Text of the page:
Gabrielle remembers that when she started working in the Brazilian-owned restaurant Tropical, before she learned the language, she used to unintentionally interrupt people having a conversation in Portuguese. Language is such a basic and unconscious part of who we are that it can be difficult to relate to another’s language as actual communication. Gabrielle says, “It was as if they were just making noises.” For a similar reason, she finds that some people have difficulty waiting for the interpreter to finish translating. She says, “It’s like they think, ‘I said what I said. You’re just saying what I’m saying and I’m done, so you should be too.’”

Gabrielle finds that Brazilian patients are more used to telling a doctor everything that’s going on with them, emotionally as well as physically, which can run counter to an American doctor’s focus on discovering the physical symptoms. She says, “Brazilians want to tell their whole story; that’s what they do in Brazil. Here, the doctor is: ‘Well, where’s the pain?’”

Of the fourteen interpreters who work as subcontractors for the service, thirteen are Portuguese speaking (nine as their native language) and one is Spanish speaking. Interpreters sign up for twelve-hour on-call shifts for the hospital or work as needed for non-emergency appointments at Island Counseling Center, the Massachusetts Department of Social Services, the Island school system, Dukes County Regional Housing Authority, Island Elderly Housing, and some private physicians’ offices. In the future, the service may be available to any individual who calls, but presently interpreters are accessed through the contracted agencies.

Interpreters are taught to behave in a professional way in order to make it clear to the clients that it is safe for them to speak openly. Partly because of the small size of the Brazilian community here, Miryam says, “Confidentiality is huge in this line of work. The interpreter is privy to a very personal interaction that does not normally have an observer.”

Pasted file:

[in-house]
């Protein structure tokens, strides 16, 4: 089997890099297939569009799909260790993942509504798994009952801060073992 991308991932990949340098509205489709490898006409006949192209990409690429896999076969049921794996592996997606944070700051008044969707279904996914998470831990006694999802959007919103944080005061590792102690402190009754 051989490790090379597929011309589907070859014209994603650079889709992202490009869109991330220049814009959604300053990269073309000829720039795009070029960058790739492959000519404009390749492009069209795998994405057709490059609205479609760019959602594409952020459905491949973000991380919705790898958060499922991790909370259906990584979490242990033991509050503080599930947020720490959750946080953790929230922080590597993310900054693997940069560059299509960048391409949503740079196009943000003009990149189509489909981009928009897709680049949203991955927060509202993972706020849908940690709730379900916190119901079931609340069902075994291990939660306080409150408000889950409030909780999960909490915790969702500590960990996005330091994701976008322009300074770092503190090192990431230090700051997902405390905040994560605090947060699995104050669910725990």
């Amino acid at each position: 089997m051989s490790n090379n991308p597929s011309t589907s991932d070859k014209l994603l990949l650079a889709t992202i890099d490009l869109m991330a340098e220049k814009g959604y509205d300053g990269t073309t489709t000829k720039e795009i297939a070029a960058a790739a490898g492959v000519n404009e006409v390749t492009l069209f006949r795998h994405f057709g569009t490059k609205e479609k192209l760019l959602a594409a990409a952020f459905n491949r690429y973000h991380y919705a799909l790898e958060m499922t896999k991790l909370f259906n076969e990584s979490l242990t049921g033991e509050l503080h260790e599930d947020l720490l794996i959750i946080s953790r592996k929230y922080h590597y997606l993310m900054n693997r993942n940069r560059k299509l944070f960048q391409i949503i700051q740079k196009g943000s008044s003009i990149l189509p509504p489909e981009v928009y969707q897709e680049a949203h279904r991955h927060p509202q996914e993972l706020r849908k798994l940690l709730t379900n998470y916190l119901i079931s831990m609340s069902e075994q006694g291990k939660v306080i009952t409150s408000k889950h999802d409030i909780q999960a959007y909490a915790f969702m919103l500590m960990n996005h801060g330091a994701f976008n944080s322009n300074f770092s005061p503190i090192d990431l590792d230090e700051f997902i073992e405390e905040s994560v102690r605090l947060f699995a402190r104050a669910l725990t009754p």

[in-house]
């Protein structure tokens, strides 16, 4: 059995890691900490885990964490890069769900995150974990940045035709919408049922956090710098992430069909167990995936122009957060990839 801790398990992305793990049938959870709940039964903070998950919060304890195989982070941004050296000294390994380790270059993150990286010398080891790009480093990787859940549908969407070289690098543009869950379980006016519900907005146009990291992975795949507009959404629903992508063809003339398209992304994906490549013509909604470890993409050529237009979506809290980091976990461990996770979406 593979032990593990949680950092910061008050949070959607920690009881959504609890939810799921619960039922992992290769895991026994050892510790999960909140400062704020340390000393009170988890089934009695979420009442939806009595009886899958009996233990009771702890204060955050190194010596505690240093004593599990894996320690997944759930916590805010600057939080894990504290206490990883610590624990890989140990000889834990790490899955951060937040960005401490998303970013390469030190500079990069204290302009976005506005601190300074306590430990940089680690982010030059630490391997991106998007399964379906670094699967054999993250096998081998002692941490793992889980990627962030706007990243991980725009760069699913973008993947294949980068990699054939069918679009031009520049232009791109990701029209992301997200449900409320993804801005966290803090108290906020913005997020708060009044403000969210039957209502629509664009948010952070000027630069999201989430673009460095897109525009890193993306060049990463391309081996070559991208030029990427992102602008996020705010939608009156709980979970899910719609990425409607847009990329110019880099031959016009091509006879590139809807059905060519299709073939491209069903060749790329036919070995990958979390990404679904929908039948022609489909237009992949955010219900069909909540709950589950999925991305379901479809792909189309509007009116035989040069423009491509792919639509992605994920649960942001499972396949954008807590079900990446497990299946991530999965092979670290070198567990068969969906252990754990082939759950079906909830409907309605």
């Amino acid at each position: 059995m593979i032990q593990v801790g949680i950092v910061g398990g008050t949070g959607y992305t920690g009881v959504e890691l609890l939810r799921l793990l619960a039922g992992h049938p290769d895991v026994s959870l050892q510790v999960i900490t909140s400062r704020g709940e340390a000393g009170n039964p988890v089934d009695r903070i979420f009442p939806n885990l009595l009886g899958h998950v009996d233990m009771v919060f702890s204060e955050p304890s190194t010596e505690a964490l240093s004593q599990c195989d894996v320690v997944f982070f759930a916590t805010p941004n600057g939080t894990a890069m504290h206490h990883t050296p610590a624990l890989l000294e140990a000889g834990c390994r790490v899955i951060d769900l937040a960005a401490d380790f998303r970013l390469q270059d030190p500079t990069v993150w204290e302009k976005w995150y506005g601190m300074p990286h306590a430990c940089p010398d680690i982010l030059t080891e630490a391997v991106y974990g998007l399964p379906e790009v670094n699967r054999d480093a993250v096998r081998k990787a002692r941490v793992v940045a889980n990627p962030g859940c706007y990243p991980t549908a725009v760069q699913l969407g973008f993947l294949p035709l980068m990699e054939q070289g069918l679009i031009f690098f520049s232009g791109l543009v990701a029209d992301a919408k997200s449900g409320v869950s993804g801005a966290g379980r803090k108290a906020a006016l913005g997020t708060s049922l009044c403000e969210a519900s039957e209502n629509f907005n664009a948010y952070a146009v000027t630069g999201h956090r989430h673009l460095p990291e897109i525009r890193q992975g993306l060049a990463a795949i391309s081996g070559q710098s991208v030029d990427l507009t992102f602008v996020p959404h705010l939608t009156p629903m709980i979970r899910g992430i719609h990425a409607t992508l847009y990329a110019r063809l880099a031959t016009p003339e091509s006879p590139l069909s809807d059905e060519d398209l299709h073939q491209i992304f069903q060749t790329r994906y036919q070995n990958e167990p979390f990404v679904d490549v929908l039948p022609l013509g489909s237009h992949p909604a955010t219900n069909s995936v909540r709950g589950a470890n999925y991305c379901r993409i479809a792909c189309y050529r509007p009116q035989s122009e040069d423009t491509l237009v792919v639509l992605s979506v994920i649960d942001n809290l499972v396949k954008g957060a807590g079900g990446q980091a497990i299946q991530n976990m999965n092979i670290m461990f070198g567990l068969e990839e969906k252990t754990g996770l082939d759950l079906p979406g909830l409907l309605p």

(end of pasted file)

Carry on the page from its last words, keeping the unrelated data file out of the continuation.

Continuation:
Interpreter Vanileze (Vani) Pessoni, age thirty-two, came to the Island as an adventure and to learn English – but did not plan to stay. She ended up working at Louis’ Take Out in Tisbury for eight years. She says, “In the beginning I thought, ‘I’m not ever going to understand what people are saying.’” In Brazil, she studied English for three years after college. Here she took an evening course at the regional high school, but mostly she learned by talking to people and watching a lot of TV.    

“It was my mother’s dream that I be a doctor or dentist, but no: I hate blood,” she says. When she started interpreting, she continues, “I’d never know what I was going to see, but we were taught that we are the voice; you don’t have to see anything. But I’m used to it now; I can look and I don’t go crazy.”
The work brings its own satisfaction. Vani adds, “You don’t remember you’re getting paid; you just remember that you’re doing something for people. You’re glad you can help.”

Because of the experience here, Gabrielle is considering a career in translating and is continuing to develop her skills; in the fall, she took a course at Boston University. Mary Anny, on the other hand, is moving to Las Vegas to work and attend aesthetician school. Because of the growing Brazilian population there, she may find herself interpreting as well. She says, “It’s very rewarding work; you’re helping the person really a lot. When I do it, I feel good.”

Through the Interpreter Service, individuals certainly benefit, but the service has had an impact on the Vineyard at large. Mary Anny says, “The Interpreter Service has helped make it so the Brazilian community is not afraid to go to the hospital.”